This week is National Carers Week, an opportunity to shine a spotlight on the estimated 2.8 million Australians in our community who are carers. It also happens to be Mental Health Month in NSW. So, what better time to stop for a moment to acknowledge the important role of family and friends who provide practical and emotional support for the one in five Australians experiencing mental illness.
Mention the word ‘carer’ and you get a picture of someone strong and healthy, helping someone frail. But these images can be misleading.
In a situation where the illness is not visible, recognising the ‘carer’ is not always immediately obvious. While they are more likely to be viewed as simply a ‘partner’, ‘parent’ or ‘mate’, those who love, live with or support the four million Australians who will experience a problem with their mental health this year, play a vital and significant role.
And sometimes it can be tough.
Whether you are supporting someone with depression, anxiety, an eating disorder, drug and alcohol issues or any other mental illness, there are physical and emotional demands that come with it.
As someone once told me so eloquently, “Caring for someone is not a burden, but it is a worry.”
For nearly a decade, the Hunter Institute of Mental Health has had an ongoing commitment to the mental health and wellbeing of carers. It is an issue that is both professional and personal for many of our current and former staff.
Our journey started with the development of the Partners in Depression program back in 2007, the national roll of that program from 2009 and the subsequent adaptation of the program for mining communities through Partners in Mining.
More recently we have been working on new resources for families affected by eating disorders in NSW and are working with beyondblue, Relationships Australia and Hunter Primary Care on a new pilot program that supports the information and support needs of family and friends of people who have attempted suicide. A glaringly obvious gap in national suicide prevention resources and services.
But, as we work to address some of these gaps for family and friends, I need to ask whether we have really made enough progress when it comes to the mental health and wellbeing of carers. Have we moved far enough, quickly enough?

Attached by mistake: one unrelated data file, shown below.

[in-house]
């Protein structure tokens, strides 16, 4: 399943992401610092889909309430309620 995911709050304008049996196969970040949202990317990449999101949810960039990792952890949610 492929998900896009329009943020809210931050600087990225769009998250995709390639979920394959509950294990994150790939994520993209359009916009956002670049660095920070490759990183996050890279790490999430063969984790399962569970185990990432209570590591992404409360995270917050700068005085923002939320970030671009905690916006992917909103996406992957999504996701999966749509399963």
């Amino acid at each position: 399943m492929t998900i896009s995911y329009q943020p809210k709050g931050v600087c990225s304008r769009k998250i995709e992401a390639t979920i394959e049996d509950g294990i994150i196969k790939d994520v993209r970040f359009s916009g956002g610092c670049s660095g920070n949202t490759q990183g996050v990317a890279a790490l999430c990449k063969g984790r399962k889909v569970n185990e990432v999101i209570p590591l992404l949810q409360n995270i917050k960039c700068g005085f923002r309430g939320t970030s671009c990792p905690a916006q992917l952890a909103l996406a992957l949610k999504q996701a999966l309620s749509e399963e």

"Whether you are supporting someone with depression, anxiety, an eating disorder, drug and alcohol issues or any other mental illness, there are physical and emotional demands that come with it."
The practical, physical, economic and emotional demands of supporting a loved one with a mental illness can be enormous. But to date, most of our national conversations about carers have focused on their right to be involved in service delivery. Most of the discussions have focused on the important role they play in the life of the person they are supporting.
And these are certainly important. But we need to keep the conversation going about the impact that the caring role can have and commit to supporting people to manage that impact. We need a national agenda that also recognises the rights of those that care for someone affected by mental illness, not to have their own mental health and wellbeing compromised because of the vital caring role they play.
Three years ago, the Hunter Institute of Mental Health released a breakthrough report, "Supporting Those Who Care", which showed the impact that the caring role can have on those who live with or support someone experiencing depression.
At the very least, this report showed that the need for programs like this is great. Upon entering the program carers reported poor physical and mental health, challenges with their relationships and reduced participation in social activities.
Even more worrying, people who entered this particular program had significant levels of psychological distress, levels that were much higher than the general population and which suggested an immediate risk of mental ill-health.
In evaluating the effectiveness of Partners in Depression we were able to demonstrate significant reductions in these levels of psychological distress at program completion and six-months following the program.
With the advancement in digital platforms, there is even more scope to increase our offerings to carers – linking them with information, support, connection to peers and pathways to care if and when they may need it.
People who love, live with and care for someone with a mental illness need timely and equitable access to interventions that enhance their wellbeing and prevent the onset of mental ill-health.
We need to shift our focus from a short-term, crisis-focused approach, and instead think about how we build people up and keep them well. And our carers certainly deserve to be well.
To find out more about our Partners in Depression program, visit www.partnersindepression.com.au
Connect with other carers online through the SANE forums at www.sane.org
Get involved in Carers Week and make a pledge at http://www.carersweek.com.au/make-a-pledge/